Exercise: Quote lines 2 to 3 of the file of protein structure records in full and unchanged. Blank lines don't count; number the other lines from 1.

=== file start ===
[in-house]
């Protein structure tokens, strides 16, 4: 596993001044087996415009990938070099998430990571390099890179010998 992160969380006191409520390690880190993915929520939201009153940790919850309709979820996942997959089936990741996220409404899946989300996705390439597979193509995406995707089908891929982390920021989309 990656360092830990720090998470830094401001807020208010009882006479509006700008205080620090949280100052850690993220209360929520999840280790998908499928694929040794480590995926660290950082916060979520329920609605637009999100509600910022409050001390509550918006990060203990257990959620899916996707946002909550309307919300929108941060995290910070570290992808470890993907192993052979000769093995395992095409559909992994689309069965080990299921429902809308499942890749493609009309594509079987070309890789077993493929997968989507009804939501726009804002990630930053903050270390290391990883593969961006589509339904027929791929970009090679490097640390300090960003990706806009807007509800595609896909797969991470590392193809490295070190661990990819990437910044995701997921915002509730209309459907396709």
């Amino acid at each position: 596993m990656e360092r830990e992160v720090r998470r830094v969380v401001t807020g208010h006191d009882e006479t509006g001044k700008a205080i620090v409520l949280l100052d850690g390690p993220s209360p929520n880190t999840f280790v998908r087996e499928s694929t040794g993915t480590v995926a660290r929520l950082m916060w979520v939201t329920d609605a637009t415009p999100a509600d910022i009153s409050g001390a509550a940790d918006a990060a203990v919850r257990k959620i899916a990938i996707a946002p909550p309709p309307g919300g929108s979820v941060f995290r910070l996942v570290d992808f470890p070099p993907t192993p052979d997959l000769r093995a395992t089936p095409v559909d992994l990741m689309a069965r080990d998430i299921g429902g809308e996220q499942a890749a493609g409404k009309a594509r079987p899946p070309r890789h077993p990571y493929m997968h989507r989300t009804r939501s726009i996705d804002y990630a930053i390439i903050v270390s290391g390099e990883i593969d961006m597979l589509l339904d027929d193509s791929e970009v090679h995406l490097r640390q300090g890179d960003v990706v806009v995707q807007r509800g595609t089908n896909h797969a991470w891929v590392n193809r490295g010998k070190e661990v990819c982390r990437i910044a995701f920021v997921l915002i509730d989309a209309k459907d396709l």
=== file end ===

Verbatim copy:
């Protein structure tokens, strides 16, 4: 596993001044087996415009990938070099998430990571390099890179010998 992160969380006191409520390690880190993915929520939201009153940790919850309709979820996942997959089936990741996220409404899946989300996705390439597979193509995406995707089908891929982390920021989309 990656360092830990720090998470830094401001807020208010009882006479509006700008205080620090949280100052850690993220209360929520999840280790998908499928694929040794480590995926660290950082916060979520329920609605637009999100509600910022409050001390509550918006990060203990257990959620899916996707946002909550309307919300929108941060995290910070570290992808470890993907192993052979000769093995395992095409559909992994689309069965080990299921429902809308499942890749493609009309594509079987070309890789077993493929997968989507009804939501726009804002990630930053903050270390290391990883593969961006589509339904027929791929970009090679490097640390300090960003990706806009807007509800595609896909797969991470590392193809490295070190661990990819990437910044995701997921915002509730209309459907396709």
């Amino acid at each position: 596993m990656e360092r830990e992160v720090r998470r830094v969380v401001t807020g208010h006191d009882e006479t509006g001044k700008a205080i620090v409520l949280l100052d850690g390690p993220s209360p929520n880190t999840f280790v998908r087996e499928s694929t040794g993915t480590v995926a660290r929520l950082m916060w979520v939201t329920d609605a637009t415009p999100a509600d910022i009153s409050g001390a509550a940790d918006a990060a203990v919850r257990k959620i899916a990938i996707a946002p909550p309709p309307g919300g929108s979820v941060f995290r910070l996942v570290d992808f470890p070099p993907t192993p052979d997959l000769r093995a395992t089936p095409v559909d992994l990741m689309a069965r080990d998430i299921g429902g809308e996220q499942a890749a493609g409404k009309a594509r079987p899946p070309r890789h077993p990571y493929m997968h989507r989300t009804r939501s726009i996705d804002y990630a930053i390439i903050v270390s290391g390099e990883i593969d961006m597979l589509l339904d027929d193509s791929e970009v090679h995406l490097r640390q300090g890179d960003v990706v806009v995707q807007r509800g595609t089908n896909h797969a991470w891929v590392n193809r490295g010998k070190e661990v990819c982390r990437i910044a995701f920021v997921l915002i509730d989309a209309k459907d396709l």